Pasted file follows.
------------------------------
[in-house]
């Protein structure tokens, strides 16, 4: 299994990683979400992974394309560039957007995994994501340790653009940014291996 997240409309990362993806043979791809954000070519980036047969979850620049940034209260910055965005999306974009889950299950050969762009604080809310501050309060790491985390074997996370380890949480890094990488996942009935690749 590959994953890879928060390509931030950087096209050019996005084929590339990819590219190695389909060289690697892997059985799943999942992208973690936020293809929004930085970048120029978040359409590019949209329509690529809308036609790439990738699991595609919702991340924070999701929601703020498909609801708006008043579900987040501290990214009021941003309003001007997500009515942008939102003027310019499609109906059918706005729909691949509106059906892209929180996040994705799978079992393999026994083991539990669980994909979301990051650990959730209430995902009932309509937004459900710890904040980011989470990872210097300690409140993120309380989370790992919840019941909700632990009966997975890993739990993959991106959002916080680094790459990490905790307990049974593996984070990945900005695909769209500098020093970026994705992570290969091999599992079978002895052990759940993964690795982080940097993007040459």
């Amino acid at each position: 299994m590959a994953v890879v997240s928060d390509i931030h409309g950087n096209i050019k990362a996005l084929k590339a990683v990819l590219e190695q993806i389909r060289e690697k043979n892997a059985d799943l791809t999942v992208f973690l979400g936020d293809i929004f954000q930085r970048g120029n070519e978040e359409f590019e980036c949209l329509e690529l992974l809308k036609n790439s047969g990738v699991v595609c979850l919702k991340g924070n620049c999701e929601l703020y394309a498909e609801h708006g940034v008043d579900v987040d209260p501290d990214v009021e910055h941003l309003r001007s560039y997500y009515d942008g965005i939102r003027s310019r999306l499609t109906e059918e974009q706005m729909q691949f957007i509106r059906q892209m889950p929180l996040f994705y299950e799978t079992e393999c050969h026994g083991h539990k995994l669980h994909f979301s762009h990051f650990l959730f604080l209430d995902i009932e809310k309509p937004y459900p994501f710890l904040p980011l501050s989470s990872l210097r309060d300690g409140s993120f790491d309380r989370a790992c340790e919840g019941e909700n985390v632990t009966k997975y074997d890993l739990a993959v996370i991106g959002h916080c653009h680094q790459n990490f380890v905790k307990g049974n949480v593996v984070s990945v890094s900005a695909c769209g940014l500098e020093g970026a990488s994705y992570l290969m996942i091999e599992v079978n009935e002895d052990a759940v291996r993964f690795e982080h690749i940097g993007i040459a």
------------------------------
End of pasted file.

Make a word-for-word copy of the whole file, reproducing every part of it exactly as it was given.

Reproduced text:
[in-house]
């Protein structure tokens, strides 16, 4: 299994990683979400992974394309560039957007995994994501340790653009940014291996 997240409309990362993806043979791809954000070519980036047969979850620049940034209260910055965005999306974009889950299950050969762009604080809310501050309060790491985390074997996370380890949480890094990488996942009935690749 590959994953890879928060390509931030950087096209050019996005084929590339990819590219190695389909060289690697892997059985799943999942992208973690936020293809929004930085970048120029978040359409590019949209329509690529809308036609790439990738699991595609919702991340924070999701929601703020498909609801708006008043579900987040501290990214009021941003309003001007997500009515942008939102003027310019499609109906059918706005729909691949509106059906892209929180996040994705799978079992393999026994083991539990669980994909979301990051650990959730209430995902009932309509937004459900710890904040980011989470990872210097300690409140993120309380989370790992919840019941909700632990009966997975890993739990993959991106959002916080680094790459990490905790307990049974593996984070990945900005695909769209500098020093970026994705992570290969091999599992079978002895052990759940993964690795982080940097993007040459």
């Amino acid at each position: 299994m590959a994953v890879v997240s928060d390509i931030h409309g950087n096209i050019k990362a996005l084929k590339a990683v990819l590219e190695q993806i389909r060289e690697k043979n892997a059985d799943l791809t999942v992208f973690l979400g936020d293809i929004f954000q930085r970048g120029n070519e978040e359409f590019e980036c949209l329509e690529l992974l809308k036609n790439s047969g990738v699991v595609c979850l919702k991340g924070n620049c999701e929601l703020y394309a498909e609801h708006g940034v008043d579900v987040d209260p501290d990214v009021e910055h941003l309003r001007s560039y997500y009515d942008g965005i939102r003027s310019r999306l499609t109906e059918e974009q706005m729909q691949f957007i509106r059906q892209m889950p929180l996040f994705y299950e799978t079992e393999c050969h026994g083991h539990k995994l669980h994909f979301s762009h990051f650990l959730f604080l209430d995902i009932e809310k309509p937004y459900p994501f710890l904040p980011l501050s989470s990872l210097r309060d300690g409140s993120f790491d309380r989370a790992c340790e919840g019941e909700n985390v632990t009966k997975y074997d890993l739990a993959v996370i991106g959002h916080c653009h680094q790459n990490f380890v905790k307990g049974n949480v593996v984070s990945v890094s900005a695909c769209g940014l500098e020093g970026a990488s994705y992570l290969m996942i091999e599992v079978n009935e002895d052990a759940v291996r993964f690795e982080h690749i940097g993007i040459a």